Special issues:

Literature and Linguistics (Vol. 1 No. 2); Literature and Violence (Vol. 3 Nos. 1-2)

Women, Consumption and Popular Culture (Vol. 4 No. 1); Life, Community, and Ethics (Vol. 4. No. 2)

The Making of Barbarians in Western Literature (Vol. 5 No. 1); Chaos and Fear in Contemporary British Literature (Vol. 5 No. 2)

Taiwan Cinema before Taiwan New Wave Cinema (Vol. 6 No. 1); Catastrophe and Cultural Imaginaries (Vol. 6 No. 2)

Affective Perspectives from East Asia (Vol. 9 No. 2); Longing and Belonging (Vol. 10 No. 2, produced in collaboration with the European Network for Comparative Literary Studies)

Transatlantic Literary and Cultural Relations, 1776 to the Present (Vol. 11 No. 2). 


I will read the extraordinary enigma at the center of the narrative of A Passage to India as an invocation of the origin of Indian independence, while most critics do not consider it related to national independence movement in any significant way. In my reading, the narrative, while never overtly about independence, will be seen as “singularly” situated at the very origin of Indian independence. It is the task of this paper to show how Forster’s novel, wittingly or unwittingly, “represents” and lets us see the impossible genesis of nation and nationalism in alterity, thus revealing the aporia of the narrated events in the novel as coming both after and before the origin of independence movement, at the same time. By way of detour, I will discuss Marx’s theory of the “origin” of industrial capitalism, necessarily secreting territorial imperialism, and from Derrida’s reading of “Before the Law,” about the posteriority of the origin of law, for theoretical inspirations. More crucially, the “staging” of the native state at the end of A Passage to India will be read as a strange “fact” and representation of a curious political entity which appears to be “independent before independence,” in an “independence without independence.”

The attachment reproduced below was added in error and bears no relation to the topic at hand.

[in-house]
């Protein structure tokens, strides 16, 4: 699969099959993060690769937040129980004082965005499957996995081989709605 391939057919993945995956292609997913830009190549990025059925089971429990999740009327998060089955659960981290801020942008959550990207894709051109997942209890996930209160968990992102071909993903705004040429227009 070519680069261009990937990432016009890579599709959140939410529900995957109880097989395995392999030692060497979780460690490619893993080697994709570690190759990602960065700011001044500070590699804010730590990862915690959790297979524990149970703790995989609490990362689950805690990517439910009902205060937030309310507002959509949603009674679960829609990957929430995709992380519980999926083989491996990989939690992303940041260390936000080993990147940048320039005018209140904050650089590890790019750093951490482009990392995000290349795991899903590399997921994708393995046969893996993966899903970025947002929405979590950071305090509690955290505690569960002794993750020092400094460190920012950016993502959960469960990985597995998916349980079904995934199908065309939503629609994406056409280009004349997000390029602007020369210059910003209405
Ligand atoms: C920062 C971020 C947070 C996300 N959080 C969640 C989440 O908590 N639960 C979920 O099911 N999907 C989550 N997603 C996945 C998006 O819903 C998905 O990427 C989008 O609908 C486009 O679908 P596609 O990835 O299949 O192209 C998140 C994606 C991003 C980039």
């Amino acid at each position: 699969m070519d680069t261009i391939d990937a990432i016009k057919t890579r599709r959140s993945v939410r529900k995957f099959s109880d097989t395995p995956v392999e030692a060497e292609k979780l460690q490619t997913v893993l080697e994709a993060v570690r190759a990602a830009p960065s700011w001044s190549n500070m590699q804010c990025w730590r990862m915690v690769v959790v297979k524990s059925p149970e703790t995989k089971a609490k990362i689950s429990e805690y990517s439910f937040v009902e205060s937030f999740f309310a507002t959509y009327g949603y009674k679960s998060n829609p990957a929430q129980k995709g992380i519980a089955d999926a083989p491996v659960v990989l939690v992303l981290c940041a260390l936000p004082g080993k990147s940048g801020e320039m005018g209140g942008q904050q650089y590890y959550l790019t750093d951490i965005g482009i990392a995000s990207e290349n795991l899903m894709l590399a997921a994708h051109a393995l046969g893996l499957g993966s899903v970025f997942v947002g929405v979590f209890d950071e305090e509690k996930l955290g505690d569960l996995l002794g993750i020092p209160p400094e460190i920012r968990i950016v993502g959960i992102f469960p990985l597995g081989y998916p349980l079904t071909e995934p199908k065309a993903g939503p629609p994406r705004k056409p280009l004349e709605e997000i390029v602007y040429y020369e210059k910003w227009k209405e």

KEY WORDS: independence, Indian Independence Movement, E. M. Forster, A Passage to India, native states, nation-building